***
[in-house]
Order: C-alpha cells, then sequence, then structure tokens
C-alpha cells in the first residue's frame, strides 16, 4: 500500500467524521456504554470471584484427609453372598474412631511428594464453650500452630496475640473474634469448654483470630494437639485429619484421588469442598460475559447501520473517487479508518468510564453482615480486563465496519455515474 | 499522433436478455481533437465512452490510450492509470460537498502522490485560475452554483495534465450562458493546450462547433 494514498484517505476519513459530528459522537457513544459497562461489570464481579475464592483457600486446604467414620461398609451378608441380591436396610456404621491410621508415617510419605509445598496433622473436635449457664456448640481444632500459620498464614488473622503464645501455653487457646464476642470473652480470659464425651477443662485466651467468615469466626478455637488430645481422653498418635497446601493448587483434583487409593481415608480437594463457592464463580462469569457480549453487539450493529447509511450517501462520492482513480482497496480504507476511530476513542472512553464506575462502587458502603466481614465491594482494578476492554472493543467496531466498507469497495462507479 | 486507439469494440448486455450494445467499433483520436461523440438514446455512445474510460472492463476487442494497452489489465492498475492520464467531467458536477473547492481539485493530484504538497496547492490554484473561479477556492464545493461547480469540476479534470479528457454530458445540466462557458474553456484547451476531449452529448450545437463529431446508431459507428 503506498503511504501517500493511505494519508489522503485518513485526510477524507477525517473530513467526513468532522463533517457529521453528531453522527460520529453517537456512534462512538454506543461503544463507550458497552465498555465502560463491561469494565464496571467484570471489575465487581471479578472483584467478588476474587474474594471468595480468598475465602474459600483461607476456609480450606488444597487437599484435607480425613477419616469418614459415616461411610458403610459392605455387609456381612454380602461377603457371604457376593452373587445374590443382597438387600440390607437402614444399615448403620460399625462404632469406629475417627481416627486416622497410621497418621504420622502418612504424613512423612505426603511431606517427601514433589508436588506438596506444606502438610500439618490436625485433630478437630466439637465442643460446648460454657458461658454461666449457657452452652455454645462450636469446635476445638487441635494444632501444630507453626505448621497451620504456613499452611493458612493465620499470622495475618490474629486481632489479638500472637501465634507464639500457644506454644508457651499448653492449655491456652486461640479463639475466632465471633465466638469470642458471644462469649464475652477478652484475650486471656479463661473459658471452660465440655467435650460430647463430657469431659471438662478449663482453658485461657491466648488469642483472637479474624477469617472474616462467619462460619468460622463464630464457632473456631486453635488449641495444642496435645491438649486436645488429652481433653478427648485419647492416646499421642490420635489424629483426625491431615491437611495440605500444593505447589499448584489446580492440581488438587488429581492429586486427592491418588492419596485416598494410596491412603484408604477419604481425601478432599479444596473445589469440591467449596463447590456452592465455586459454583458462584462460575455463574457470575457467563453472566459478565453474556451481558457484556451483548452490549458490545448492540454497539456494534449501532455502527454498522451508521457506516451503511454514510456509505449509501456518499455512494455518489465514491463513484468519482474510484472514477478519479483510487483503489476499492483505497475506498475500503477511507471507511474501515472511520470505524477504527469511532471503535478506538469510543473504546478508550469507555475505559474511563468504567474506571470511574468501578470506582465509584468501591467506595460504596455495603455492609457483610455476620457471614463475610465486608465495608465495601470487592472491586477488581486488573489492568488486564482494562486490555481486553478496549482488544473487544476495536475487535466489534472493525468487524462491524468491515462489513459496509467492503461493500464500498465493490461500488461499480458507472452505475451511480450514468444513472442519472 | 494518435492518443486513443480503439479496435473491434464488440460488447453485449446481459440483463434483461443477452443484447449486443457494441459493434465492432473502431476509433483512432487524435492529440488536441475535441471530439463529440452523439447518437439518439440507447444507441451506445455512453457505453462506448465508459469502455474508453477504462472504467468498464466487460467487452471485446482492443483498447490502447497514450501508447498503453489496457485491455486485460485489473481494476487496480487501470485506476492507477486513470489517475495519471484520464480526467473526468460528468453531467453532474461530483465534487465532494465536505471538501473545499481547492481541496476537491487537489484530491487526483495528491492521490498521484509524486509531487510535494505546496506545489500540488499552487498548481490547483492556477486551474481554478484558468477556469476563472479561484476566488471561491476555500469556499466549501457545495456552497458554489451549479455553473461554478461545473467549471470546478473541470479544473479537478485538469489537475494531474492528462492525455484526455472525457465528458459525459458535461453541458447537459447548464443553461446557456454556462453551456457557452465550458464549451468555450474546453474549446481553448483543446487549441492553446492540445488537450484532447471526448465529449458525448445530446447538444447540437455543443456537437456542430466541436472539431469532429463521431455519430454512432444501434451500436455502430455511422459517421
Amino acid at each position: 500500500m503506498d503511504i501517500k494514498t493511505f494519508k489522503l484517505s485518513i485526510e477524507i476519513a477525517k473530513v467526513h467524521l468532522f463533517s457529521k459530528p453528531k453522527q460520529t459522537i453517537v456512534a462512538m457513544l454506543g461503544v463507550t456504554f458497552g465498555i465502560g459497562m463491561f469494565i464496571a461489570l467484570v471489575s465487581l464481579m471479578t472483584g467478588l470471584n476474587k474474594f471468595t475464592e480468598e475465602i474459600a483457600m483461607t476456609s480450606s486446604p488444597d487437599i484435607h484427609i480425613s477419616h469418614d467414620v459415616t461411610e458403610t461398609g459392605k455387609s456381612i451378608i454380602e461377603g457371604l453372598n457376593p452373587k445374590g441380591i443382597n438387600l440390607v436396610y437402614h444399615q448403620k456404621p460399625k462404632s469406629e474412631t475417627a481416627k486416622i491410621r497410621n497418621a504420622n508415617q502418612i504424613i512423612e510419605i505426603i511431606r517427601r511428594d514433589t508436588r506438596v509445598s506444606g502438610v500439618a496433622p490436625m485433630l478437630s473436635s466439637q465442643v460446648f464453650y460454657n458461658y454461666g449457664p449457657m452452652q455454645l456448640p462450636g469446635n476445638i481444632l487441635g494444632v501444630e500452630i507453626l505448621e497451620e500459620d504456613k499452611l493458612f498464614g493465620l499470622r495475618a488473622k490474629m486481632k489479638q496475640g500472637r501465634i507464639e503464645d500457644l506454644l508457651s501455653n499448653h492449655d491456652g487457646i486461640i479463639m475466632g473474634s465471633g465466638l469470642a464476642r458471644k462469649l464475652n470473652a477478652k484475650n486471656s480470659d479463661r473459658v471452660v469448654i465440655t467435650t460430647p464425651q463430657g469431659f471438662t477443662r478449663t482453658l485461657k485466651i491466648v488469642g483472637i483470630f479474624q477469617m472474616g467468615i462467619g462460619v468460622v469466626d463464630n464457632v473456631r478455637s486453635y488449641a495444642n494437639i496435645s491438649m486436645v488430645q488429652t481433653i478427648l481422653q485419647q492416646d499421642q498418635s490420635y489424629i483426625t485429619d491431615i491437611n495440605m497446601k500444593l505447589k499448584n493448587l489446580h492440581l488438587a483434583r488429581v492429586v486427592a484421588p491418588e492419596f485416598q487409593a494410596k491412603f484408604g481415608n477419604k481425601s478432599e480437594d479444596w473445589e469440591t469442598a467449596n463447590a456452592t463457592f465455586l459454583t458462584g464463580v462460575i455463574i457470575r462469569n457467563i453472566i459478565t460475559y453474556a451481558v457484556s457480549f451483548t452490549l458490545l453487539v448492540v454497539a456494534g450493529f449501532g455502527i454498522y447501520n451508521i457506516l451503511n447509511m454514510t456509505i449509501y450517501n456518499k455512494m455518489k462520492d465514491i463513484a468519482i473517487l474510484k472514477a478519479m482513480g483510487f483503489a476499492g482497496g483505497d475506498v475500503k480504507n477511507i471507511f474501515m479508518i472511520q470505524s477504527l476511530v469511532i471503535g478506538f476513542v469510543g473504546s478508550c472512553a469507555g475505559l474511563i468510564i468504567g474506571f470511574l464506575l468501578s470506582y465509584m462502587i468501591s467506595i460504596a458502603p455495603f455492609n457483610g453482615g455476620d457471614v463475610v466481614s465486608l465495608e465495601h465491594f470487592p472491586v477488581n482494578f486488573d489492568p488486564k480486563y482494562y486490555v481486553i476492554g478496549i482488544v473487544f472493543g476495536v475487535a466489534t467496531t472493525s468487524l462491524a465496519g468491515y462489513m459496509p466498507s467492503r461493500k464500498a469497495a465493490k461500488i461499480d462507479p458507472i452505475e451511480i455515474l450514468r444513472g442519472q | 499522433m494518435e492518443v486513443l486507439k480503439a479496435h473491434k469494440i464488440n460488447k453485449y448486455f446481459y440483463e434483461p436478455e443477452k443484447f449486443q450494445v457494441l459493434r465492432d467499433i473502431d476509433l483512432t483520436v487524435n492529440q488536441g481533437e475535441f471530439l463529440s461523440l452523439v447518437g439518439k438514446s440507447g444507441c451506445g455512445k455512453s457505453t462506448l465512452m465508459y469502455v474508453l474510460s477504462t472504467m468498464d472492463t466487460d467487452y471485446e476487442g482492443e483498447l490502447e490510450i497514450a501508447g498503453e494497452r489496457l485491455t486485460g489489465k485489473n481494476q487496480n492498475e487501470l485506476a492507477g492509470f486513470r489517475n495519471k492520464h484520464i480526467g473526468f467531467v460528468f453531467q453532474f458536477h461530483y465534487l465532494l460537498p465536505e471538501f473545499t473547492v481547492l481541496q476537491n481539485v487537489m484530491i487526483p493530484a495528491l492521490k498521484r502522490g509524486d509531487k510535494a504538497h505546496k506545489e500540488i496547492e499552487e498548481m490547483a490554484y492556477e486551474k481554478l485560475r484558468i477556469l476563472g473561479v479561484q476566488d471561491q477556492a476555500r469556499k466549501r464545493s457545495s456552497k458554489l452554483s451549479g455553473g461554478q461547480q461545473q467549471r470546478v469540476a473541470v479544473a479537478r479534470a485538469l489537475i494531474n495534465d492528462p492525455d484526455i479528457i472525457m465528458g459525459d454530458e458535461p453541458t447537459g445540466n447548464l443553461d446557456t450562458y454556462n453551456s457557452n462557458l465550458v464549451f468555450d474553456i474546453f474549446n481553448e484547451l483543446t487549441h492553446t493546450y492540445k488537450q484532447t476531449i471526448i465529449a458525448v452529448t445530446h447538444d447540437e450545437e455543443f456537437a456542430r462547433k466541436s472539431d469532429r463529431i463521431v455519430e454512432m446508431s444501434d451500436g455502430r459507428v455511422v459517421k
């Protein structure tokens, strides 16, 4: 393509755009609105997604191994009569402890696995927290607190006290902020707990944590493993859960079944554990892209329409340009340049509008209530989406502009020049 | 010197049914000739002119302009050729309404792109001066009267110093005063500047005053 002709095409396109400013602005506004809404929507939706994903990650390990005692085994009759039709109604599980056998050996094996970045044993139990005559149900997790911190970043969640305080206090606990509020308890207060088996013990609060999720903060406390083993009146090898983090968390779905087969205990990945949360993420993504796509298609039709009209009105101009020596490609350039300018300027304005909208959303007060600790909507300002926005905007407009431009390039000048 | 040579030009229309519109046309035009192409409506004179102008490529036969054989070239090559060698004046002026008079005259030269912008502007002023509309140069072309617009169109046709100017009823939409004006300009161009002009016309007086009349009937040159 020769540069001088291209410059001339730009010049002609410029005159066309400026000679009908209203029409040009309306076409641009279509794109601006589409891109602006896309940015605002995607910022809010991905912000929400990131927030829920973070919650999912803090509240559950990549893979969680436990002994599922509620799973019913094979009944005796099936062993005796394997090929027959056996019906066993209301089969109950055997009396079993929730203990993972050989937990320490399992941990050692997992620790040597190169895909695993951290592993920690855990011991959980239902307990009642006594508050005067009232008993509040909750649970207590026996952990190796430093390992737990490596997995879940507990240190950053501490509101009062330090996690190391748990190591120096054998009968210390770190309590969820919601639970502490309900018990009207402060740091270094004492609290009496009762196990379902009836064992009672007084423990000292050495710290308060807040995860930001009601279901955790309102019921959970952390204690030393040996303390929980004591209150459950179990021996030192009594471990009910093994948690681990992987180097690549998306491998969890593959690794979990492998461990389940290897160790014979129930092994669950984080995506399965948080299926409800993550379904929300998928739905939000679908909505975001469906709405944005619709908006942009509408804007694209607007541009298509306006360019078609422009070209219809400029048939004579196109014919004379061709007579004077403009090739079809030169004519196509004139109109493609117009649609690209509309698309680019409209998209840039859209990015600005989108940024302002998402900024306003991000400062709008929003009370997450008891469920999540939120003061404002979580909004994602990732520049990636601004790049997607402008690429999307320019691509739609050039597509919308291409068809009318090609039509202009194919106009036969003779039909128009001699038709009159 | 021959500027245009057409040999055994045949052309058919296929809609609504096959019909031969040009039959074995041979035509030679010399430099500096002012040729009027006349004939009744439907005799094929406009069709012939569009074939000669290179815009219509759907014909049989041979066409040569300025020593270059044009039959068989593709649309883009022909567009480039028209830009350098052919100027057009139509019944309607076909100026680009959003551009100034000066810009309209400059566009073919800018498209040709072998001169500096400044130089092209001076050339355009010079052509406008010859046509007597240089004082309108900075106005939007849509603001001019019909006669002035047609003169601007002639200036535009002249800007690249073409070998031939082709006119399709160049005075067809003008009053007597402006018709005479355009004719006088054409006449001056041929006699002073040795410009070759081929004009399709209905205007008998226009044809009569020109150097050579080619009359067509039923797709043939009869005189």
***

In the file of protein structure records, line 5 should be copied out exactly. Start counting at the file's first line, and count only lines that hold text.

């Protein structure tokens, strides 16, 4: 393509755009609105997604191994009569402890696995927290607190006290902020707990944590493993859960079944554990892209329409340009340049509008209530989406502009020049 | 010197049914000739002119302009050729309404792109001066009267110093005063500047005053 002709095409396109400013602005506004809404929507939706994903990650390990005692085994009759039709109604599980056998050996094996970045044993139990005559149900997790911190970043969640305080206090606990509020308890207060088996013990609060999720903060406390083993009146090898983090968390779905087969205990990945949360993420993504796509298609039709009209009105101009020596490609350039300018300027304005909208959303007060600790909507300002926005905007407009431009390039000048 | 040579030009229309519109046309035009192409409506004179102008490529036969054989070239090559060698004046002026008079005259030269912008502007002023509309140069072309617009169109046709100017009823939409004006300009161009002009016309007086009349009937040159 020769540069001088291209410059001339730009010049002609410029005159066309400026000679009908209203029409040009309306076409641009279509794109601006589409891109602006896309940015605002995607910022809010991905912000929400990131927030829920973070919650999912803090509240559950990549893979969680436990002994599922509620799973019913094979009944005796099936062993005796394997090929027959056996019906066993209301089969109950055997009396079993929730203990993972050989937990320490399992941990050692997992620790040597190169895909695993951290592993920690855990011991959980239902307990009642006594508050005067009232008993509040909750649970207590026996952990190796430093390992737990490596997995879940507990240190950053501490509101009062330090996690190391748990190591120096054998009968210390770190309590969820919601639970502490309900018990009207402060740091270094004492609290009496009762196990379902009836064992009672007084423990000292050495710290308060807040995860930001009601279901955790309102019921959970952390204690030393040996303390929980004591209150459950179990021996030192009594471990009910093994948690681990992987180097690549998306491998969890593959690794979990492998461990389940290897160790014979129930092994669950984080995506399965948080299926409800993550379904929300998928739905939000679908909505975001469906709405944005619709908006942009509408804007694209607007541009298509306006360019078609422009070209219809400029048939004579196109014919004379061709007579004077403009090739079809030169004519196509004139109109493609117009649609690209509309698309680019409209998209840039859209990015600005989108940024302002998402900024306003991000400062709008929003009370997450008891469920999540939120003061404002979580909004994602990732520049990636601004790049997607402008690429999307320019691509739609050039597509919308291409068809009318090609039509202009194919106009036969003779039909128009001699038709009159 | 021959500027245009057409040999055994045949052309058919296929809609609504096959019909031969040009039959074995041979035509030679010399430099500096002012040729009027006349004939009744439907005799094929406009069709012939569009074939000669290179815009219509759907014909049989041979066409040569300025020593270059044009039959068989593709649309883009022909567009480039028209830009350098052919100027057009139509019944309607076909100026680009959003551009100034000066810009309209400059566009073919800018498209040709072998001169500096400044130089092209001076050339355009010079052509406008010859046509007597240089004082309108900075106005939007849509603001001019019909006669002035047609003169601007002639200036535009002249800007690249073409070998031939082709006119399709160049005075067809003008009053007597402006018709005479355009004719006088054409006449001056041929006699002073040795410009070759081929004009399709209905205007008998226009044809009569020109150097050579080619009359067509039923797709043939009869005189």